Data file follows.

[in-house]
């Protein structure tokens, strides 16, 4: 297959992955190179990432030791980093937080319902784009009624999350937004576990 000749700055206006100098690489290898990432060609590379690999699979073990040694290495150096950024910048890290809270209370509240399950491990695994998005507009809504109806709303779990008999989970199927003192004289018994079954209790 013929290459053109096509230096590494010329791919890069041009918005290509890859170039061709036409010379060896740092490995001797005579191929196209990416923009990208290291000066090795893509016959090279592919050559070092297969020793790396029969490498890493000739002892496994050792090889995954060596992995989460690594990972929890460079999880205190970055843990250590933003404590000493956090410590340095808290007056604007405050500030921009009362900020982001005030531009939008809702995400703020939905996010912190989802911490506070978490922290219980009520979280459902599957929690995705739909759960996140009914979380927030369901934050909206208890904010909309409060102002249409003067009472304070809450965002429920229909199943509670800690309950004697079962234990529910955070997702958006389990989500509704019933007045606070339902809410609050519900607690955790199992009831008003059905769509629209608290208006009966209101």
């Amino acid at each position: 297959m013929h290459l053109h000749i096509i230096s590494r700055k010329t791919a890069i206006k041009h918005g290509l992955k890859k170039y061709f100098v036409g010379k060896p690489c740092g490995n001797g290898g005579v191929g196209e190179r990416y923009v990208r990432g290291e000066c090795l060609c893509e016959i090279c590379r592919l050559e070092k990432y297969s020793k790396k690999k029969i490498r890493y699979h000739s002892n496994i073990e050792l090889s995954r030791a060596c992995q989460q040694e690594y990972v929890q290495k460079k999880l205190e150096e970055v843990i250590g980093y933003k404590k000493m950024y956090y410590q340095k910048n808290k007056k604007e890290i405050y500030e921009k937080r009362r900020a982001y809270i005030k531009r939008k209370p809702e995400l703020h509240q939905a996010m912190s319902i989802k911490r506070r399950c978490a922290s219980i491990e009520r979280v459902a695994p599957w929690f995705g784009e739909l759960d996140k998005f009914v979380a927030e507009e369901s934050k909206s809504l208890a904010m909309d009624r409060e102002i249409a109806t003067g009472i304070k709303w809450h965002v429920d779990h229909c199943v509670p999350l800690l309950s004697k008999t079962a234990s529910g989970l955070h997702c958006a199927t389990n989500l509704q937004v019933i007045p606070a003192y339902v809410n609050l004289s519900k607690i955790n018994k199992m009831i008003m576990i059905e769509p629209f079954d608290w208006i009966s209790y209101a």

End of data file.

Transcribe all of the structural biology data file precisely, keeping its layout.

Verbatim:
[in-house]
């Protein structure tokens, strides 16, 4: 297959992955190179990432030791980093937080319902784009009624999350937004576990 000749700055206006100098690489290898990432060609590379690999699979073990040694290495150096950024910048890290809270209370509240399950491990695994998005507009809504109806709303779990008999989970199927003192004289018994079954209790 013929290459053109096509230096590494010329791919890069041009918005290509890859170039061709036409010379060896740092490995001797005579191929196209990416923009990208290291000066090795893509016959090279592919050559070092297969020793790396029969490498890493000739002892496994050792090889995954060596992995989460690594990972929890460079999880205190970055843990250590933003404590000493956090410590340095808290007056604007405050500030921009009362900020982001005030531009939008809702995400703020939905996010912190989802911490506070978490922290219980009520979280459902599957929690995705739909759960996140009914979380927030369901934050909206208890904010909309409060102002249409003067009472304070809450965002429920229909199943509670800690309950004697079962234990529910955070997702958006389990989500509704019933007045606070339902809410609050519900607690955790199992009831008003059905769509629209608290208006009966209101």
């Amino acid at each position: 297959m013929h290459l053109h000749i096509i230096s590494r700055k010329t791919a890069i206006k041009h918005g290509l992955k890859k170039y061709f100098v036409g010379k060896p690489c740092g490995n001797g290898g005579v191929g196209e190179r990416y923009v990208r990432g290291e000066c090795l060609c893509e016959i090279c590379r592919l050559e070092k990432y297969s020793k790396k690999k029969i490498r890493y699979h000739s002892n496994i073990e050792l090889s995954r030791a060596c992995q989460q040694e690594y990972v929890q290495k460079k999880l205190e150096e970055v843990i250590g980093y933003k404590k000493m950024y956090y410590q340095k910048n808290k007056k604007e890290i405050y500030e921009k937080r009362r900020a982001y809270i005030k531009r939008k209370p809702e995400l703020h509240q939905a996010m912190s319902i989802k911490r506070r399950c978490a922290s219980i491990e009520r979280v459902a695994p599957w929690f995705g784009e739909l759960d996140k998005f009914v979380a927030e507009e369901s934050k909206s809504l208890a904010m909309d009624r409060e102002i249409a109806t003067g009472i304070k709303w809450h965002v429920d779990h229909c199943v509670p999350l800690l309950s004697k008999t079962a234990s529910g989970l955070h997702c958006a199927t389990n989500l509704q937004v019933i007045p606070a003192y339902v809410n609050l004289s519900k607690i955790n018994k199992m009831i008003m576990i059905e769509p629209f079954d608290w208006i009966s209790y209101a």